weight = weight - learning_rate * (gradient + wd * weight)

Defined in src/operator/optimizer_op.cc:L328
returns

org.apache.mxnet.NDArrayFuncReturn

344. #### abstract def multi_sgd_update(kwargs: Map[String, Any] = null)(args: Any*): NDArrayFuncReturn

Update function for Stochastic Gradient Descent (SDG) optimizer.

weight = weight - learning_rate * (gradient + wd * weight)

Defined in src/operator/optimizer_op.cc:L328
returns

org.apache.mxnet.NDArrayFuncReturn

345. #### abstract def multi_sum_sq(args: Any*): NDArrayFuncReturn

Compute the sums of squares of multiple arrays

Defined in src/operator/contrib/multi_sum_sq.cc:L35
returns

org.apache.mxnet.NDArrayFuncReturn

346. #### abstract def multi_sum_sq(kwargs: Map[String, Any] = null)(args: Any*): NDArrayFuncReturn

Compute the sums of squares of multiple arrays

Defined in src/operator/contrib/multi_sum_sq.cc:L35
returns

org.apache.mxnet.NDArrayFuncReturn

347. #### abstract def nag_mom_update(args: Any*): NDArrayFuncReturn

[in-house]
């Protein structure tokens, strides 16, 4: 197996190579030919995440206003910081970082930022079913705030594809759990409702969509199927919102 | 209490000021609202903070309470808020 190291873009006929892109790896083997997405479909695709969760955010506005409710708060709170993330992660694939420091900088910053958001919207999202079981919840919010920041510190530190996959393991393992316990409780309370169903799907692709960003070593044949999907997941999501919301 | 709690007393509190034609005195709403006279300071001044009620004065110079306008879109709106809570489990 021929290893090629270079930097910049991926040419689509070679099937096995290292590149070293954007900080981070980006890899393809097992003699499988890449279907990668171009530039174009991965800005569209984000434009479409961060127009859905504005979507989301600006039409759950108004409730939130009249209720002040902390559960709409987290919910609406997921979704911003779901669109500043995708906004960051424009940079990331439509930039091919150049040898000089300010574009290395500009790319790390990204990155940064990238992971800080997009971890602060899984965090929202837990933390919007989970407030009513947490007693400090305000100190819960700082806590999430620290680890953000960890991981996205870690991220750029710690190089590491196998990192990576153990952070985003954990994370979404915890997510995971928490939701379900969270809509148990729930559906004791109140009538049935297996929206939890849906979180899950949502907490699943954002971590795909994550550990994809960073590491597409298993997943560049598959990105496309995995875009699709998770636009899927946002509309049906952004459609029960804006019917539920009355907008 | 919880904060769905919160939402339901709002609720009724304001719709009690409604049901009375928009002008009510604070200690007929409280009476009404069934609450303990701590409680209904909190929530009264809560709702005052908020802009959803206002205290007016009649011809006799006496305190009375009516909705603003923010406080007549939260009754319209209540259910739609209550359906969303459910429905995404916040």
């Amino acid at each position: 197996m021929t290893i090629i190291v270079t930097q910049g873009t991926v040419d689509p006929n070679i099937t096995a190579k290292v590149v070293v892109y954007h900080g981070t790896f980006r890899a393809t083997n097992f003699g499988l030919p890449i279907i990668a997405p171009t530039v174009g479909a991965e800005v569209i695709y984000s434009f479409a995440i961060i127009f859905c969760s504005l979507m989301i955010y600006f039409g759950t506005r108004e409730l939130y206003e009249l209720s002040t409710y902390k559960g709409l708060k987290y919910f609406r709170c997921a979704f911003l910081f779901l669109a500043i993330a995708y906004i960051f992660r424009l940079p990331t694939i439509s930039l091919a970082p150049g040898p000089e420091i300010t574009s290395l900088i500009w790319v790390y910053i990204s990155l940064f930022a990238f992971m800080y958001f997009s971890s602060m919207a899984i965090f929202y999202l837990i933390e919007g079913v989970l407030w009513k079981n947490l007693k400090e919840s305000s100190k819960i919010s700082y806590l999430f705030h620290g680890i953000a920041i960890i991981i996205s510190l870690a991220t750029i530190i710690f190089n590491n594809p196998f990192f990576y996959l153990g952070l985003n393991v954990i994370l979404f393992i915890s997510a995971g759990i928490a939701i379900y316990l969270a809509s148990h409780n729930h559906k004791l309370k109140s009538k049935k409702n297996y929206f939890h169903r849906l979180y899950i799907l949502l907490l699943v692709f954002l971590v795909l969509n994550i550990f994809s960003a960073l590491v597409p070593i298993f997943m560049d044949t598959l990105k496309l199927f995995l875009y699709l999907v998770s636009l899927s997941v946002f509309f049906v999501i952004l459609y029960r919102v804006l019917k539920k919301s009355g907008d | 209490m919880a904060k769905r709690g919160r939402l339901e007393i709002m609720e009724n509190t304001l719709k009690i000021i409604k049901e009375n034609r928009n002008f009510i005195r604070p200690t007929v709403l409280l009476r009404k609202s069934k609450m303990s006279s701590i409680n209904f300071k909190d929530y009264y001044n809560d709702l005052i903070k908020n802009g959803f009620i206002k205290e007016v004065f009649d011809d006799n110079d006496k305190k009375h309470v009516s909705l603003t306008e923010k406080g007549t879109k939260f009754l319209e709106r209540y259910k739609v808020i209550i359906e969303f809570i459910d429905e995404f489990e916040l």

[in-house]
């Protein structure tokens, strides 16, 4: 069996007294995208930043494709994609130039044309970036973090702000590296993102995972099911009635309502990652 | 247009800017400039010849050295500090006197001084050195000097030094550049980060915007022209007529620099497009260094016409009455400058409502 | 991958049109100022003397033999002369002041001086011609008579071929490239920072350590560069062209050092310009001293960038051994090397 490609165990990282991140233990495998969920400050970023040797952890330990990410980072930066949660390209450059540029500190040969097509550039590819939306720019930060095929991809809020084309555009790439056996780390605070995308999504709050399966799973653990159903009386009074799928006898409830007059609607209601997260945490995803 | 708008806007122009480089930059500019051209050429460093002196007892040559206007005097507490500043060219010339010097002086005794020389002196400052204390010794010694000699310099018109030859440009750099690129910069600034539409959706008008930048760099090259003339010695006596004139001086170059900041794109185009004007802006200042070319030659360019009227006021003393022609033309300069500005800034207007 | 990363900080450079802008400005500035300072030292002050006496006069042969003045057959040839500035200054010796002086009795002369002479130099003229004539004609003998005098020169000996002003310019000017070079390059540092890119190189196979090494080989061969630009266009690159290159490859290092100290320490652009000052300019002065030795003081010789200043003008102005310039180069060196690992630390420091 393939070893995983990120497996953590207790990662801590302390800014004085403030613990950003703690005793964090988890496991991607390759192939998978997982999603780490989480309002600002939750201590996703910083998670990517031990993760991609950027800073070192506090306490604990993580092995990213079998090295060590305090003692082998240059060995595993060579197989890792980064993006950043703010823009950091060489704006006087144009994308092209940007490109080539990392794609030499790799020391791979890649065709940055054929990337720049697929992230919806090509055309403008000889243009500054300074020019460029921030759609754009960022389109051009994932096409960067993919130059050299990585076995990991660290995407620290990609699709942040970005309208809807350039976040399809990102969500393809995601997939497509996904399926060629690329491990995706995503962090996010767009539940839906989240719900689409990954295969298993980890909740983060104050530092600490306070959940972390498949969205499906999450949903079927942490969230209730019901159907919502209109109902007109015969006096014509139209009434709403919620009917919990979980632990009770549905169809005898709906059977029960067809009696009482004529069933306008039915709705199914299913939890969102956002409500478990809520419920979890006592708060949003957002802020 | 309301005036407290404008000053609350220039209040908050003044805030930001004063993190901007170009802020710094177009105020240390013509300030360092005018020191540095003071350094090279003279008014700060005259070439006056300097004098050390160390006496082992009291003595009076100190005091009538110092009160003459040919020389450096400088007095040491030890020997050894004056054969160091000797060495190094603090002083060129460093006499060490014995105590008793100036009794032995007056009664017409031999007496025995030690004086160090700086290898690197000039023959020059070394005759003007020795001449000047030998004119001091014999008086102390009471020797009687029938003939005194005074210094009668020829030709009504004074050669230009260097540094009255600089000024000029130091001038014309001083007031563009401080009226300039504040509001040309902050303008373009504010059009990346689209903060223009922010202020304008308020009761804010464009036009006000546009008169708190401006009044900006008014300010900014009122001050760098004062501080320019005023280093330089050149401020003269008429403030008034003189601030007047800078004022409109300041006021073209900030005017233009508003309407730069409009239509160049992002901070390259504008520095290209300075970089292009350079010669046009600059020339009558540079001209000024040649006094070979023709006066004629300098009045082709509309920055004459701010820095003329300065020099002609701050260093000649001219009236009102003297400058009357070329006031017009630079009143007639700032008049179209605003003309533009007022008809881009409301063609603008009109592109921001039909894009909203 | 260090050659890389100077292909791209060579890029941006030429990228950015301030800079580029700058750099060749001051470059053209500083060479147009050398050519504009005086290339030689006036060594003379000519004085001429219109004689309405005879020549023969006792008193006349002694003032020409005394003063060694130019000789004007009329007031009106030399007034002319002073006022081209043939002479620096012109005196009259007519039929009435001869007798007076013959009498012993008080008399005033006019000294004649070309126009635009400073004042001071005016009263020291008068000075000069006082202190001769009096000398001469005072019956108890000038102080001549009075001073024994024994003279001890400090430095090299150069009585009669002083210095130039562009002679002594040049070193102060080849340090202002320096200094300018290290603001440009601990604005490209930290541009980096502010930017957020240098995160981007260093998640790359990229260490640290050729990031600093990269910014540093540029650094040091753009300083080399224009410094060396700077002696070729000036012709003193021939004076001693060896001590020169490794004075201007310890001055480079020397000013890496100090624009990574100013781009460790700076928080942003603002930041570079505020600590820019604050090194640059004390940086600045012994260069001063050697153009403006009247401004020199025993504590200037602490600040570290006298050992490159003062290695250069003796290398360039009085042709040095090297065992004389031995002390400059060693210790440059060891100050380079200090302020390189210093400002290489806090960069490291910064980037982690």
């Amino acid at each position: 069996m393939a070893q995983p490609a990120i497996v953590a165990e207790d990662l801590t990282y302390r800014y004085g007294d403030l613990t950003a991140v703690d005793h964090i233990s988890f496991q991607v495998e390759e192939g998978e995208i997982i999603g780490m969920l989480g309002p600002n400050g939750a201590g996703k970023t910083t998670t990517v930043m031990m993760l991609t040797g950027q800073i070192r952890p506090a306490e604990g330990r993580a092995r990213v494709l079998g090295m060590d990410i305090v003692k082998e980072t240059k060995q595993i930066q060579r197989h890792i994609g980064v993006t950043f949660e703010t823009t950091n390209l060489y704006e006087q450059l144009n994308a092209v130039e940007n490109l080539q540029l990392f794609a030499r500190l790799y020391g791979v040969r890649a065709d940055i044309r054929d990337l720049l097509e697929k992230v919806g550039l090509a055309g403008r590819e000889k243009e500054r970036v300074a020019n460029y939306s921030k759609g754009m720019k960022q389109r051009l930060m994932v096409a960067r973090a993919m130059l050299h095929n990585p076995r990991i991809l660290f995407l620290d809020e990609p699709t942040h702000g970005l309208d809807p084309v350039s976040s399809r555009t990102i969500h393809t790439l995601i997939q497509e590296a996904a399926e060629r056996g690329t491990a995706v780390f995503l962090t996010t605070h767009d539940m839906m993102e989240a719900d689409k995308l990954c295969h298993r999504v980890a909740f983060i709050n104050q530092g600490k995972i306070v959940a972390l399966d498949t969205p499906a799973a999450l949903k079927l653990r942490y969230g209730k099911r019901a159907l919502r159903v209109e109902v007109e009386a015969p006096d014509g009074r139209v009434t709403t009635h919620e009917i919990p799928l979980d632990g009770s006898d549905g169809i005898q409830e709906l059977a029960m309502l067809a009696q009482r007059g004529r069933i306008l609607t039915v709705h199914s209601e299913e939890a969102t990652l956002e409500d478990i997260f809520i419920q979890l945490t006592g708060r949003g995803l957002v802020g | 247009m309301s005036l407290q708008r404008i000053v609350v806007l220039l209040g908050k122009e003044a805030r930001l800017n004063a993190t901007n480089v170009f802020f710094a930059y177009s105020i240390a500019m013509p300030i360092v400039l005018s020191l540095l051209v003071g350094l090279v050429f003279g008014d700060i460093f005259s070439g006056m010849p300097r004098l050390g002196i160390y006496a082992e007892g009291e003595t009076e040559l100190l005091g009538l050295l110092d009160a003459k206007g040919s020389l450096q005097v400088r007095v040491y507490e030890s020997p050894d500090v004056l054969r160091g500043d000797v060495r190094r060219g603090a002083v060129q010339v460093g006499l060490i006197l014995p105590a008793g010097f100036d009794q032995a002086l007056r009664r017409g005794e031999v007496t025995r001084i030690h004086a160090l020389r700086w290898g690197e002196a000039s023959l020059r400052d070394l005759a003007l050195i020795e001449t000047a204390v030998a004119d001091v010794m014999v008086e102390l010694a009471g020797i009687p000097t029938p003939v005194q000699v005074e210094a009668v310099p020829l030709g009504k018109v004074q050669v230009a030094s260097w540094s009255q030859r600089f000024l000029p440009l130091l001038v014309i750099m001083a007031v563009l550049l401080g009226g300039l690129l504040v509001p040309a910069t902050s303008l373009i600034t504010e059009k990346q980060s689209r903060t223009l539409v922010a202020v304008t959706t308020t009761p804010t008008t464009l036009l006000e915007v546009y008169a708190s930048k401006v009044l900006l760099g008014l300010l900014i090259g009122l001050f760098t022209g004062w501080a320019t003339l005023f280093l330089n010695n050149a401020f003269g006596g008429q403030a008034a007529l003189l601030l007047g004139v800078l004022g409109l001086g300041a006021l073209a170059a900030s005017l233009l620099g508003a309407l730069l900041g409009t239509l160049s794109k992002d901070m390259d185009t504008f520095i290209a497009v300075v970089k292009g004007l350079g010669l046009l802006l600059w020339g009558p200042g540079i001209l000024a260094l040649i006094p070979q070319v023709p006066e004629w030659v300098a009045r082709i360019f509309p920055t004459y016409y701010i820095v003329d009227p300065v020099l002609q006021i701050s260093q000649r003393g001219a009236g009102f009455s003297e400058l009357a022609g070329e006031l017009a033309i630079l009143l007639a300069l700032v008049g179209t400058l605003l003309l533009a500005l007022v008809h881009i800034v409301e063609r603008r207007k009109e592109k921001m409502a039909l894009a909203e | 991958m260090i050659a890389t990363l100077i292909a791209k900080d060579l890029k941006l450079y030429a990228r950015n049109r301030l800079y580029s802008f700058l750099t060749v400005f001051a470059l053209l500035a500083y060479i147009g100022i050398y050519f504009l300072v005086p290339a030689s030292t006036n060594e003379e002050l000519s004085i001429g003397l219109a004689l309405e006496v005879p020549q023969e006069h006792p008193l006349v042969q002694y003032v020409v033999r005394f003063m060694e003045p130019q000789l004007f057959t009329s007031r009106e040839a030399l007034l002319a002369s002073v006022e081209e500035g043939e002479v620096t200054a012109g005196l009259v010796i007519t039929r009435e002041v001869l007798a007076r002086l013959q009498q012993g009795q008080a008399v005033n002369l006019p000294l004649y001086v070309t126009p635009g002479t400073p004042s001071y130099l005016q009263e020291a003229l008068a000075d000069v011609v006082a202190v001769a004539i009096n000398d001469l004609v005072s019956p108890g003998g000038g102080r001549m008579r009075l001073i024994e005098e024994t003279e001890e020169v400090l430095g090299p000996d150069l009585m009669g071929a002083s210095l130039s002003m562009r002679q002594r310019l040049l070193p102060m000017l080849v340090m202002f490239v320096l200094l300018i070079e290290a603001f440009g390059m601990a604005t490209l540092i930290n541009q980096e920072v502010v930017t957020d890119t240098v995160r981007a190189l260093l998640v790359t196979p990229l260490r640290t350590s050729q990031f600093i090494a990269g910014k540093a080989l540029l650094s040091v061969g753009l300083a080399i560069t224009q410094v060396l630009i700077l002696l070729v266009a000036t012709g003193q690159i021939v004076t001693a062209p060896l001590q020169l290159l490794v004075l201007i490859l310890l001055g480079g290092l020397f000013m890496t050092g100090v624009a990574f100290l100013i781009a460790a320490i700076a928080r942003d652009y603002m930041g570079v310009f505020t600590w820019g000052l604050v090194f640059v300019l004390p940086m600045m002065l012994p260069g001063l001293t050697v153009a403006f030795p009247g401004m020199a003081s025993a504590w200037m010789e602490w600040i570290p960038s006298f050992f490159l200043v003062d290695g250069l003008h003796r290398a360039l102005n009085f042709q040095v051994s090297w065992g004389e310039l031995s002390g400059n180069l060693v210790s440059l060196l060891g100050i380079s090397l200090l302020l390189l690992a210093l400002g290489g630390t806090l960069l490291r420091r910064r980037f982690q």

Update function for Nesterov Accelerated Gradient( NAG) optimizer.
It updates the weights using the following formula,

.. math::
v_t = \gamma v_{t-1} + \eta * \nabla J(W_{t-1} - \gamma v_{t-1})\\
W_t = W_{t-1} - v_t

Where
:math:\eta is the learning rate of the optimizer
:math:\gamma is the decay rate of the momentum estimate
:math:\v_t is the update vector at time step t
:math:\W_t is the weight vector at time step t

Defined in src/operator/optimizer_op.cc:L725
returns

org.apache.mxnet.NDArrayFuncReturn

348. #### abstract def nag_mom_update(kwargs: Map[String, Any] = null)(args: Any*): NDArrayFuncReturn

Update function for Nesterov Accelerated Gradient( NAG) optimizer.
It updates the weights using the following formula,

.. math::
v_t = \gamma v_{t-1} + \eta * \nabla J(W_{t-1} - \gamma v_{t-1})\\
W_t = W_{t-1} - v_t

Where
:math:\eta is the learning rate of the optimizer
:math:\gamma is the decay rate of the momentum estimate
:math:\v_t is the update vector at time step t
:math:\W_t is the weight vector at time step t

Defined in src/operator/optimizer_op.cc:L725
returns

org.apache.mxnet.NDArrayFuncReturn

349. #### abstract def nanprod(args: Any*): NDArrayFuncReturn

Computes the product of array elements over given axes treating Not a Numbers (NaN) as one.

Defined in src/operator/tensor/broadcast_reduce_prod_value.cc:L46
returns

org.apache.mxnet.NDArrayFuncReturn

350. #### abstract def nanprod(kwargs: Map[String, Any] = null)(args: Any*): NDArrayFuncReturn

Computes the product of array elements over given axes treating Not a Numbers (NaN) as one.

Defined in src/operator/tensor/broadcast_reduce_prod_value.cc:L46
returns